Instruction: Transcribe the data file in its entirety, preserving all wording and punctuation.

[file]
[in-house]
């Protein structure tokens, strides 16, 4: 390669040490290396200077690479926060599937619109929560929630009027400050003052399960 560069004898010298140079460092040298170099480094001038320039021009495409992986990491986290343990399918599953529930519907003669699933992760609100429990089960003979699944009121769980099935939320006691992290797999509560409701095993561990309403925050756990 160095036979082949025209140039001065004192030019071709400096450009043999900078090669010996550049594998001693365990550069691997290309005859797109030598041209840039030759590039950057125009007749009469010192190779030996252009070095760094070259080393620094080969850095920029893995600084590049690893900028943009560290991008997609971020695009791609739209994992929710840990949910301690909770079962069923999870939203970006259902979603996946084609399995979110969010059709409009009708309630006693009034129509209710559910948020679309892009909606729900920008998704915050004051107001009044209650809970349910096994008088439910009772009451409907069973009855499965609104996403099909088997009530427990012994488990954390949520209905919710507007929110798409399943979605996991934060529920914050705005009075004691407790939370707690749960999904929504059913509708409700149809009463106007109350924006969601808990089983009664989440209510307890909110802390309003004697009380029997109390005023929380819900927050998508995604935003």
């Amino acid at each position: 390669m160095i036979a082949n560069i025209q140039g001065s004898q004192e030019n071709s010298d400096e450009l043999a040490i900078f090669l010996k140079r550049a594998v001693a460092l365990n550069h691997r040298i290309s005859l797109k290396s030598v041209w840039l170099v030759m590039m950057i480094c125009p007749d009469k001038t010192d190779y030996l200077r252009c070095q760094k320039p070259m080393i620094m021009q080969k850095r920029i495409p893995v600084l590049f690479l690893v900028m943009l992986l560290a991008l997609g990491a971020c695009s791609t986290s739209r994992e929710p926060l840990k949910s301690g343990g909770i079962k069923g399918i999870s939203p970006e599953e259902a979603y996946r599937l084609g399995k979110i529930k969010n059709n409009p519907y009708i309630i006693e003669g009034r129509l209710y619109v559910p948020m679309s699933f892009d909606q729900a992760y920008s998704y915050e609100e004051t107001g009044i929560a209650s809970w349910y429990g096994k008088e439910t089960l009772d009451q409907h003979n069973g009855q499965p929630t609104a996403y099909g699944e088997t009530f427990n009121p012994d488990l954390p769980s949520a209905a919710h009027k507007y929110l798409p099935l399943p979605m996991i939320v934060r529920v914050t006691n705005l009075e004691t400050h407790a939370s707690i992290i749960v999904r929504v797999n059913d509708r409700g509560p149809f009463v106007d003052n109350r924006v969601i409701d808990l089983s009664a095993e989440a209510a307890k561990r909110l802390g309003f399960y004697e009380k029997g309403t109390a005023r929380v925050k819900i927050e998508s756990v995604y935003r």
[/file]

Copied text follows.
[in-house]
């Protein structure tokens, strides 16, 4: 390669040490290396200077690479926060599937619109929560929630009027400050003052399960 560069004898010298140079460092040298170099480094001038320039021009495409992986990491986290343990399918599953529930519907003669699933992760609100429990089960003979699944009121769980099935939320006691992290797999509560409701095993561990309403925050756990 160095036979082949025209140039001065004192030019071709400096450009043999900078090669010996550049594998001693365990550069691997290309005859797109030598041209840039030759590039950057125009007749009469010192190779030996252009070095760094070259080393620094080969850095920029893995600084590049690893900028943009560290991008997609971020695009791609739209994992929710840990949910301690909770079962069923999870939203970006259902979603996946084609399995979110969010059709409009009708309630006693009034129509209710559910948020679309892009909606729900920008998704915050004051107001009044209650809970349910096994008088439910009772009451409907069973009855499965609104996403099909088997009530427990012994488990954390949520209905919710507007929110798409399943979605996991934060529920914050705005009075004691407790939370707690749960999904929504059913509708409700149809009463106007109350924006969601808990089983009664989440209510307890909110802390309003004697009380029997109390005023929380819900927050998508995604935003």
């Amino acid at each position: 390669m160095i036979a082949n560069i025209q140039g001065s004898q004192e030019n071709s010298d400096e450009l043999a040490i900078f090669l010996k140079r550049a594998v001693a460092l365990n550069h691997r040298i290309s005859l797109k290396s030598v041209w840039l170099v030759m590039m950057i480094c125009p007749d009469k001038t010192d190779y030996l200077r252009c070095q760094k320039p070259m080393i620094m021009q080969k850095r920029i495409p893995v600084l590049f690479l690893v900028m943009l992986l560290a991008l997609g990491a971020c695009s791609t986290s739209r994992e929710p926060l840990k949910s301690g343990g909770i079962k069923g399918i999870s939203p970006e599953e259902a979603y996946r599937l084609g399995k979110i529930k969010n059709n409009p519907y009708i309630i006693e003669g009034r129509l209710y619109v559910p948020m679309s699933f892009d909606q729900a992760y920008s998704y915050e609100e004051t107001g009044i929560a209650s809970w349910y429990g096994k008088e439910t089960l009772d009451q409907h003979n069973g009855q499965p929630t609104a996403y099909g699944e088997t009530f427990n009121p012994d488990l954390p769980s949520a209905a919710h009027k507007y929110l798409p099935l399943p979605m996991i939320v934060r529920v914050t006691n705005l009075e004691t400050h407790a939370s707690i992290i749960v999904r929504v797999n059913d509708r409700g509560p149809f009463v106007d003052n109350r924006v969601i409701d808990l089983s009664a095993e989440a209510a307890k561990r909110l802390g309003f399960y004697e009380k029997g309403t109390a005023r929380v925050k819900i927050e998508s756990v995604y935003r």